The mentality of a cornerback is different, and much more realistic, than that of a fan’s. Unlike many positions in football, they’re regularly matched up 1-on-1 with an opposing player. Sometimes a receiver is double-teamed, and sometimes there’s safety help over the top or zone coverage, but fans feel they can pinpoint one player to blame for many catches.

“It’s easy for people to say, ‘lock him down, don’t let him catch anything,’ but in the nature of sport, these guys make a living, they’re the best in the world at what they do,” Ryan said. “They’re going to get some, you just have to limit what that is, and depending on the defense, what the defense allows.”

Sometimes the job isn’t to prevent a catch but to prevent a first down, big play or touchdown. Catches, targets and yards don’t tell the whole story.

“Try not to give up first downs on third down, try not to get beat over your head, stuff like that, simple stuff,” Ryan said. “But to hold guys to zero catches for 0 yards on 10 targets is not possible. It’s like asking a hitter to bat 1.000. It’s not possible. You don’t know what’s coming all the time, you’re on the defensive end. But me personally, I have to use my football IQ to try to limit and shift the odds in my favor as much as I can, but you’re not going to be perfect. No one is.”

Even Butler, the Patriots’ Super Bowl XLIX hero, has been dinged by fans and pundits this season, mostly because he gave up over 100 receiving yards to the Miami Dolphins in Week 2. Butler likely will face off against Pittsburgh Steelers wide receiver Antonio Brown this week. He allowed nine catches on 10 targets for 142 yards with a touchdown against the Steelers in Week 1 last season while mostly covering Brown, and wants to match up with the All-Pro wideout again this week.

“Of course, I’m a competitor,” Butler said. “All the best of the best want to challenge the best of the best. Not saying I’m there yet or anything or bragging or anything, it’s just everybody wants to go out there and compete and show they can do it against any kind of great.”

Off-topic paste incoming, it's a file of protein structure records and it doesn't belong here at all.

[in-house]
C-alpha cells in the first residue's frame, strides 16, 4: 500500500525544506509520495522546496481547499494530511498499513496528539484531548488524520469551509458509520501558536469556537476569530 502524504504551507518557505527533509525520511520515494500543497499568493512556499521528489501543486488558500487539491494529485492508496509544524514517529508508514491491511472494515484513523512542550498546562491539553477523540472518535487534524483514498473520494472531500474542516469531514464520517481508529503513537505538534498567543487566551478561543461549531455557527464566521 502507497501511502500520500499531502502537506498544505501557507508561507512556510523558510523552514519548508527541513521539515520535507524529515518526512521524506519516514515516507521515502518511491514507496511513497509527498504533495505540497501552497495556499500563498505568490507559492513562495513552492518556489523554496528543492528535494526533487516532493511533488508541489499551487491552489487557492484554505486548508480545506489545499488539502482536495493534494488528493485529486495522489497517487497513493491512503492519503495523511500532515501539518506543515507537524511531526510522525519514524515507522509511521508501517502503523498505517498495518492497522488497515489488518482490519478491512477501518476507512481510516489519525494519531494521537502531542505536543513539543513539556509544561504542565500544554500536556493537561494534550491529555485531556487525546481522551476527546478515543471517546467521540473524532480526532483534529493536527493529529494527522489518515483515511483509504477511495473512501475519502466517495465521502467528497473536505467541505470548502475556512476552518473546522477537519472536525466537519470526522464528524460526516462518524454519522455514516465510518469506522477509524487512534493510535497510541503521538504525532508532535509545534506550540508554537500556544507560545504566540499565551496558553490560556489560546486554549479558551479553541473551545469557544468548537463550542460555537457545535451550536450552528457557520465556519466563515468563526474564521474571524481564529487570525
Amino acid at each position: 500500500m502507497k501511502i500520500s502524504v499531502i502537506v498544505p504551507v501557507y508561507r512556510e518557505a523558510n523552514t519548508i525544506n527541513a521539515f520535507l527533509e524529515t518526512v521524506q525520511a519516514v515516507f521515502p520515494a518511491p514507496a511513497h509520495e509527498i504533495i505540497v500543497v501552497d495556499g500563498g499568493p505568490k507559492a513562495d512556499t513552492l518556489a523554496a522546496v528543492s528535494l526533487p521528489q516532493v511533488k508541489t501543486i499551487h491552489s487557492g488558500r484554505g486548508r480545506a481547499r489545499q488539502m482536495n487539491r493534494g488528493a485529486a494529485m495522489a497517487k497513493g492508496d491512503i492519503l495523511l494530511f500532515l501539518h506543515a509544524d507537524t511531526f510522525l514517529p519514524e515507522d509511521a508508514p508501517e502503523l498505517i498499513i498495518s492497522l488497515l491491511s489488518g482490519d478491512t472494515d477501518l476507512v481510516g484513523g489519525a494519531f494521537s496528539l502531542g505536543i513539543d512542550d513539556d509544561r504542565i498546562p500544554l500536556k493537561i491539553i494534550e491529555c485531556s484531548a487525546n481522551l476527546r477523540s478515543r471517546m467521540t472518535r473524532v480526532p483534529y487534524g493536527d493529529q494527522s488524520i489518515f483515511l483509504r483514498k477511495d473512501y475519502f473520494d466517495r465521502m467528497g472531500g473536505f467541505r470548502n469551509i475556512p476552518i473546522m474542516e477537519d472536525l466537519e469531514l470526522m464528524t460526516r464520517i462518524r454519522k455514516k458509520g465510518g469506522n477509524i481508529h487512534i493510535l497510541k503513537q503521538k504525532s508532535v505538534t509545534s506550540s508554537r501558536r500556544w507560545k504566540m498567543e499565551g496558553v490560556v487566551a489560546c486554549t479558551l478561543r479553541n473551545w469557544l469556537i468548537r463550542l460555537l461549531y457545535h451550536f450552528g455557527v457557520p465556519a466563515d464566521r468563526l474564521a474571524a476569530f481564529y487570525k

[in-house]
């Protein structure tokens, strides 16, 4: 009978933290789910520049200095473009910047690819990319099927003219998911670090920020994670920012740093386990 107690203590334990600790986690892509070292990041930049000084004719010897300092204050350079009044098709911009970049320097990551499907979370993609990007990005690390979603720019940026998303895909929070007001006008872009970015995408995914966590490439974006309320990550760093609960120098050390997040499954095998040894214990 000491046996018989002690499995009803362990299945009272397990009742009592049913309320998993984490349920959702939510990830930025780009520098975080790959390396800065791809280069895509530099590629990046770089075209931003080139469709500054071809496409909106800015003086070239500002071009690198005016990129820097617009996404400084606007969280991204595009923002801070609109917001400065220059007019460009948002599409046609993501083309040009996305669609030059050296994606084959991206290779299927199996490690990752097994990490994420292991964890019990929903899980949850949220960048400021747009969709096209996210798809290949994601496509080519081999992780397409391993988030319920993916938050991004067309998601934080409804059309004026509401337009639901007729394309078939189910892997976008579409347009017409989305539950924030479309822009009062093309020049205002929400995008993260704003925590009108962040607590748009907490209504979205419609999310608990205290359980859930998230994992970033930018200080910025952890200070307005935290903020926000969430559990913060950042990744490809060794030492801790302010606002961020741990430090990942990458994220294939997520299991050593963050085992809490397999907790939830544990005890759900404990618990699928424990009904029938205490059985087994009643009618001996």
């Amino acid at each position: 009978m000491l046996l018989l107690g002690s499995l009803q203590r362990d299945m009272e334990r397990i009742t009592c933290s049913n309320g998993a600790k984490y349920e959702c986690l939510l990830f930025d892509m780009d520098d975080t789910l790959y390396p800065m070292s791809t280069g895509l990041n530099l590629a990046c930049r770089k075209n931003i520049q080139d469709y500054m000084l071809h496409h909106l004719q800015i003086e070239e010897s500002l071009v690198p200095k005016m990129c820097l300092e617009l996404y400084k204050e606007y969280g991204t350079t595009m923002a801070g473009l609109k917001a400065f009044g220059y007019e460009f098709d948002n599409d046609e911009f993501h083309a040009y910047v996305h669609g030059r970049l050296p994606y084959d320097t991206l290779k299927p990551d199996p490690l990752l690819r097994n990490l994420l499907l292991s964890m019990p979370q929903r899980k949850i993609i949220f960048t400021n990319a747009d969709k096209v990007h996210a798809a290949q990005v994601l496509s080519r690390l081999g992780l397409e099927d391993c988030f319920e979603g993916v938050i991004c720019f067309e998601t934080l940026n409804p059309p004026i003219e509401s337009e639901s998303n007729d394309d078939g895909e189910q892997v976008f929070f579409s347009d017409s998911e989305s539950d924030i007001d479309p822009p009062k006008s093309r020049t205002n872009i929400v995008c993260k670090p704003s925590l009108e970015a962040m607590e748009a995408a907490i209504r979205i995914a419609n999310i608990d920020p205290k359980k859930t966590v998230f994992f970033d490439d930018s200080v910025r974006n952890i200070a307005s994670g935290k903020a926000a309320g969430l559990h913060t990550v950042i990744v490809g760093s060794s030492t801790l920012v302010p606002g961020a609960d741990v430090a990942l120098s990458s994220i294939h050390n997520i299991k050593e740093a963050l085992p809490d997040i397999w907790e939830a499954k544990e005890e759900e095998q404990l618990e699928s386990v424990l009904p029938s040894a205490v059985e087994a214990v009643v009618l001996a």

And if Butler gets burned again, he’ll likely face criticism. Ryan embraces the hate.

“It’s the easiest position to criticize, but it’s the hardest to play,” Ryan said. “If the person on the couch or whatever thinks they can do it better, then they can come try out, try to do it better. But we know how it is. You’ve got to take that with a laugh. I played quarterback in high school, and that’s the same thing. The quarterback gets all the blame in bad games, gets all the praise in good games. Corner’s kind of a little bit the same way. It’s more of a team aspect. It takes a certain man to go out there and do that job week in and week out and front of everybody, and that’s why certain few do it, and that’s why certain few have success throughout the years.”

An NFL cornerback doesn’t have it easy, but they know what they signed up for, and Ryan is a free agent after the season. So, if he can impress over the final 10 games of the season, he’ll be paid handsomely for his efforts.

“There’s no corner out there that we’ve seen ever to shut down everybody, every game, every play,” Ryan said. “We understand that’s how it is. It’s the consistent ones over time who make guys make tough plays.”

Thumbnail photo via Scott R. Galvin/USA TODAY Sports Images